En EspaŅol
Share

Ask Mr. Smarty Plants

Mr. Smarty Plants - Is <i>Bignonia capreolata</i> (Crossvine) known to cause skin irritation

Ask Mr. Smarty Plants is a free service provided by the staff and volunteers at the Lady Bird Johnson Wildflower Center.

Search Smarty Plants
    
 
See a list of all Smarty Plants questions
Can't find the answer in our existing FAQs, submit a question to Mr. Smarty Plants.

Need help with plant identification, visit the plant identification page.
 
rate this answer
Not Yet Rated

Tuesday - July 23, 2013

From: Houston, TX
Region: Southwest
Topic: Poisonous Plants, Vines
Title: Is Bignonia capreolata (Crossvine) known to cause skin irritation
Answered by: Nan Hampton

QUESTION:

Is Crossvine (Bignonia capreolata L.) known to cause a rash? We are trying to identify the source of a rash-after-gardening, and have not seen any of the big three (poison ivy, poison oak, poison sumac). We do have some invasive vines growing in from a back alley, mostly morning glory. Some of the plants seem to be trumpet vine while some are similar in flower but have different leaves. The descriptions of cross vine seem closest so far to the vine in the locations of the work that preceded the rash.

ANSWER:

I could find no source that said Bignonia capreolata (Crossvine) caused dermatitis of any sort.  However, I did find several other vines that could be candidates.

The Botanical Dermatology Database (BoDD) says:

"A number of texts refer to dermatitis caused by handling the flowers or leaves of Campsis radicans ... but there appear to be no properly documented case reports."

The Samuel Roberts Noble Foundation also says that Campsis radicans causes dermatitis in some people.  They give one of its common names as "cow-itch vine". DermatologistsBlog.com also says that Campsis radicans can cause rash in some people.

The tubers can cause dermatitis in some people according to Xeriscape-Today.  

The BoDD gives information for several Cissus sp. that say they can cause dermatitis, but Cissus triofoliata is not mentioned.

According to the Poison Ivy, Oak, & Sumac Information Center, Cissus trifoliata can cause dermatitis in some people.

You can find more about people who are allergic to Cissus trifoliata on the blog Window on a Texas Wildscape.

University of California's Safe and Poisonous Garden Plants lists Gelsemium sempervirens with two toxicity classes:

1.  Major Toxicity: These plants may cause serious illness or death.

4.  Dermatitis: The juice, sap, or thorns of these plants may cause a skin rash or irritation.

 

From the Image Gallery


Crossvine
Bignonia capreolata

Crossvine
Bignonia capreolata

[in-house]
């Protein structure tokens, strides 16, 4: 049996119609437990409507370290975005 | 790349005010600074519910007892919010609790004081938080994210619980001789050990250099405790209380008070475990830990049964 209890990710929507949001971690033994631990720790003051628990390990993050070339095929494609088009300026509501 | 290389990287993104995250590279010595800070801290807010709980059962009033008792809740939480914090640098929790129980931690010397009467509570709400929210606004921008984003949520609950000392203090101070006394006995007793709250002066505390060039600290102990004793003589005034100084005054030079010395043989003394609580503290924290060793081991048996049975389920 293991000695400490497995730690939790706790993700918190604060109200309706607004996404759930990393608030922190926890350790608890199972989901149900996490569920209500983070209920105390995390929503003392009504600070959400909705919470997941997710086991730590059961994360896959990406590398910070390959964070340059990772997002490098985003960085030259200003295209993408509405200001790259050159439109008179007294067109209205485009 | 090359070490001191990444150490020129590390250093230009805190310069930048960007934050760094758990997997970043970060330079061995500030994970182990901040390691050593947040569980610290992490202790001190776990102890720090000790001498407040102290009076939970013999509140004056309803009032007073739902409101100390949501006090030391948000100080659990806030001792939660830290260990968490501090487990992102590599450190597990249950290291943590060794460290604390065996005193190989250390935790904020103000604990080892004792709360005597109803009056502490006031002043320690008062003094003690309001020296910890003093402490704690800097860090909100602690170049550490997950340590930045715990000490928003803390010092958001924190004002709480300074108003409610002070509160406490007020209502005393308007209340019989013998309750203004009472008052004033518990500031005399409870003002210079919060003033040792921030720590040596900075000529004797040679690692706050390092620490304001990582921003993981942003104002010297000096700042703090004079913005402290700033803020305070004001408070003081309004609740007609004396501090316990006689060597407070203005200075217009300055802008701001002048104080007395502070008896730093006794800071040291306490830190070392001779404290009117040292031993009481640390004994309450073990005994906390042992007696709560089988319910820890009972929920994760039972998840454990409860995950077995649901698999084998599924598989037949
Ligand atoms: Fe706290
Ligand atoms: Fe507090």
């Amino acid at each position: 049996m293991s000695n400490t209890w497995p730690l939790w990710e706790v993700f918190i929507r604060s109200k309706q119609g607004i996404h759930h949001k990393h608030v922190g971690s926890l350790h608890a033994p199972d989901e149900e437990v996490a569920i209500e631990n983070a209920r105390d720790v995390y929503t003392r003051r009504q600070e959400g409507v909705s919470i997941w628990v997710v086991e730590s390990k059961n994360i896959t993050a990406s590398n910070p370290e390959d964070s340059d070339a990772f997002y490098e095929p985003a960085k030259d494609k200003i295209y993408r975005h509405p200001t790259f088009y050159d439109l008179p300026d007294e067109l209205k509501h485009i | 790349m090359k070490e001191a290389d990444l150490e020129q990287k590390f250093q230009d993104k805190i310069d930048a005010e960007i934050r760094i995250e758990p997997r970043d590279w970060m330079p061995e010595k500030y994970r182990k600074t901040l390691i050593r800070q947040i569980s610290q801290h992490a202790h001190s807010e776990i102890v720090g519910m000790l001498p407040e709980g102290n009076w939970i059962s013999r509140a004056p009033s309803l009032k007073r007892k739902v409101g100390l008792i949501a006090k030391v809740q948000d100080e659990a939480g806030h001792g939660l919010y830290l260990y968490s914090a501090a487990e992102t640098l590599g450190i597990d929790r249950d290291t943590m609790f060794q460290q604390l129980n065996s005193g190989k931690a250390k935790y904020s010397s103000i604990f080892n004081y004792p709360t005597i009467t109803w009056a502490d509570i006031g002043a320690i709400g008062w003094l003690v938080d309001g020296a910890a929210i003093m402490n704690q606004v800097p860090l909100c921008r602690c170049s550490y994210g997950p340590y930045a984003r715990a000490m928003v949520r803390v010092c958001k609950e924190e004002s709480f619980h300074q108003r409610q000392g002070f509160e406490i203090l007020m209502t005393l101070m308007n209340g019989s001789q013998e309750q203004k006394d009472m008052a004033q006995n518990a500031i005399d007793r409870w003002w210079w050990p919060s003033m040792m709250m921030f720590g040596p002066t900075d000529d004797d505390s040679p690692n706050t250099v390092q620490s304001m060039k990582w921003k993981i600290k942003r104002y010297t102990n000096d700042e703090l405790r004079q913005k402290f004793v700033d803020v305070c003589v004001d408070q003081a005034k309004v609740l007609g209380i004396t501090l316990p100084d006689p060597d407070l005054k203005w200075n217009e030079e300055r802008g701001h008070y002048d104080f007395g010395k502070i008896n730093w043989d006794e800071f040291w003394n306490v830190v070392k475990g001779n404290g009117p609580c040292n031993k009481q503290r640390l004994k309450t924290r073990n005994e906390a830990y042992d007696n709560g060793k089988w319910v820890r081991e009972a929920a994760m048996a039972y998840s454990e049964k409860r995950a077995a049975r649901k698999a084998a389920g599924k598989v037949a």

Trumpet creeper
Campsis radicans

Trumpet creeper
Campsis radicans

Trumpet creeper
Campsis radicans

Grape ivy
Cissus trifoliata

Grape ivy
Cissus trifoliata

Carolina jessamine
Gelsemium sempervirens

Carolina jessamine
Gelsemium sempervirens

More Poisonous Plants Questions

Non-native Star Jasmine poisonous to dogs from Dallas
May 20, 2013 - Is star jasmine poisonous to dogs?
view the full question and answer

Thorn in the hand in Benton KY
June 14, 2010 - My husband got stuck by a thorn on a thorn bush and the thorn was a goldish copper color. There is a knot on his hand and pain in his fingers to his elbow. Do you know what kind of bush this could b...
view the full question and answer

Non-poisonous, non-allergenic plants for privacy fence
March 15, 2012 - I'm looking to put in some plants to create a privacy fence against one side of my property. I'd like a mix of plants that grow well together in order to create a diverse look. I need something ever...
view the full question and answer

Is Penstemon cobaea poisonous
May 12, 2009 - Is Penstemon cobaea Nutt or Wild foxglove poisonous like real fox glove? It is on a playground and Im concerned that it may not be safe for children.
view the full question and answer

Is Artemesia ludoviciana allelopathic?
February 20, 2009 - I recently read that Artemisia ludoviciana is allelopathic to some other plants. I planted some last fall between a rusty blackhaw viburnum and a Mexican buckeye. Do you know whether it is phytotoxi...
view the full question and answer

Smarty Plants's Facebook profile Support the Wildflower Center by Donating Online or Becoming a Member today.

Mr. Smarty Plants wants you to be his Facebook friend. Click the Facebook icon to add yourself to Mr. Smarty Plants list of friends.
E-NEWSLETTER | BECOME A MEMBER | DONATE NOW | MEDIA | SITEMAP
© 2014 Lady Bird Johnson Wildflower Center